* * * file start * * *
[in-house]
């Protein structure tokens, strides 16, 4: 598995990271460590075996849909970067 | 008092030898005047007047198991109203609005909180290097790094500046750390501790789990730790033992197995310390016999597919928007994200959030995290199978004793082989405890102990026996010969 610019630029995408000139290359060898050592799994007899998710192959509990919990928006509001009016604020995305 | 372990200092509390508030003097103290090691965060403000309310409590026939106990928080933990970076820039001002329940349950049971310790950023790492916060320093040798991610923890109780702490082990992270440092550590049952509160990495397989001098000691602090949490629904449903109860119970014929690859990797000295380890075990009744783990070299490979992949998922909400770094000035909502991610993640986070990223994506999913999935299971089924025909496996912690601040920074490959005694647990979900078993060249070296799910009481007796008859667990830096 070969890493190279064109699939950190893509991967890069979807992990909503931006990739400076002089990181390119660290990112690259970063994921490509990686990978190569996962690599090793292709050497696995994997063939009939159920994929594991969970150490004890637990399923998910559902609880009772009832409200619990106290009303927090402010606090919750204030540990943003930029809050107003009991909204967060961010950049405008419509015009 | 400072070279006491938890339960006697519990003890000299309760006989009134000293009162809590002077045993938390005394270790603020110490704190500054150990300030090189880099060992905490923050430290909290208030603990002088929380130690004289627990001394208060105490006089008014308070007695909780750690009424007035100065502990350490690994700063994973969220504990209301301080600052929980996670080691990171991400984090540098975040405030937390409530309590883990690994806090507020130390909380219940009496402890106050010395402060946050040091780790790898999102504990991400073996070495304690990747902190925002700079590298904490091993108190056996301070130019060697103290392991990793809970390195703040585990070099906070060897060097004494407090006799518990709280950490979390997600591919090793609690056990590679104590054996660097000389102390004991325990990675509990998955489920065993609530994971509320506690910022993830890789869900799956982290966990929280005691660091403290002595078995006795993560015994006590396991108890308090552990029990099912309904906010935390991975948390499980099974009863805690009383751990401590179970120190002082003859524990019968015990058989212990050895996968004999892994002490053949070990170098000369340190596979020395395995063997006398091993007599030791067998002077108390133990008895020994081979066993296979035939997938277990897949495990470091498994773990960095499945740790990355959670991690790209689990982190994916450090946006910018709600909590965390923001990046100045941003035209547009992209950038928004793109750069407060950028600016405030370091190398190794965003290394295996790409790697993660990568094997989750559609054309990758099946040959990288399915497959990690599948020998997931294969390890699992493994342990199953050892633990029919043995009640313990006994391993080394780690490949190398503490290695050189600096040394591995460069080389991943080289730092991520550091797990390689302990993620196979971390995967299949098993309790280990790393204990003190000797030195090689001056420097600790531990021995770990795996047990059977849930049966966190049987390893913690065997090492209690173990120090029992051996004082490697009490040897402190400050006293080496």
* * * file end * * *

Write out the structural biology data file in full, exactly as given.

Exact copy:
[in-house]
């Protein structure tokens, strides 16, 4: 598995990271460590075996849909970067 | 008092030898005047007047198991109203609005909180290097790094500046750390501790789990730790033992197995310390016999597919928007994200959030995290199978004793082989405890102990026996010969 610019630029995408000139290359060898050592799994007899998710192959509990919990928006509001009016604020995305 | 372990200092509390508030003097103290090691965060403000309310409590026939106990928080933990970076820039001002329940349950049971310790950023790492916060320093040798991610923890109780702490082990992270440092550590049952509160990495397989001098000691602090949490629904449903109860119970014929690859990797000295380890075990009744783990070299490979992949998922909400770094000035909502991610993640986070990223994506999913999935299971089924025909496996912690601040920074490959005694647990979900078993060249070296799910009481007796008859667990830096 070969890493190279064109699939950190893509991967890069979807992990909503931006990739400076002089990181390119660290990112690259970063994921490509990686990978190569996962690599090793292709050497696995994997063939009939159920994929594991969970150490004890637990399923998910559902609880009772009832409200619990106290009303927090402010606090919750204030540990943003930029809050107003009991909204967060961010950049405008419509015009 | 400072070279006491938890339960006697519990003890000299309760006989009134000293009162809590002077045993938390005394270790603020110490704190500054150990300030090189880099060992905490923050430290909290208030603990002088929380130690004289627990001394208060105490006089008014308070007695909780750690009424007035100065502990350490690994700063994973969220504990209301301080600052929980996670080691990171991400984090540098975040405030937390409530309590883990690994806090507020130390909380219940009496402890106050010395402060946050040091780790790898999102504990991400073996070495304690990747902190925002700079590298904490091993108190056996301070130019060697103290392991990793809970390195703040585990070099906070060897060097004494407090006799518990709280950490979390997600591919090793609690056990590679104590054996660097000389102390004991325990990675509990998955489920065993609530994971509320506690910022993830890789869900799956982290966990929280005691660091403290002595078995006795993560015994006590396991108890308090552990029990099912309904906010935390991975948390499980099974009863805690009383751990401590179970120190002082003859524990019968015990058989212990050895996968004999892994002490053949070990170098000369340190596979020395395995063997006398091993007599030791067998002077108390133990008895020994081979066993296979035939997938277990897949495990470091498994773990960095499945740790990355959670991690790209689990982190994916450090946006910018709600909590965390923001990046100045941003035209547009992209950038928004793109750069407060950028600016405030370091190398190794965003290394295996790409790697993660990568094997989750559609054309990758099946040959990288399915497959990690599948020998997931294969390890699992493994342990199953050892633990029919043995009640313990006994391993080394780690490949190398503490290695050189600096040394591995460069080389991943080289730092991520550091797990390689302990993620196979971390995967299949098993309790280990790393204990003190000797030195090689001056420097600790531990021995770990795996047990059977849930049966966190049987390893913690065997090492209690173990120090029992051996004082490697009490040897402190400050006293080496």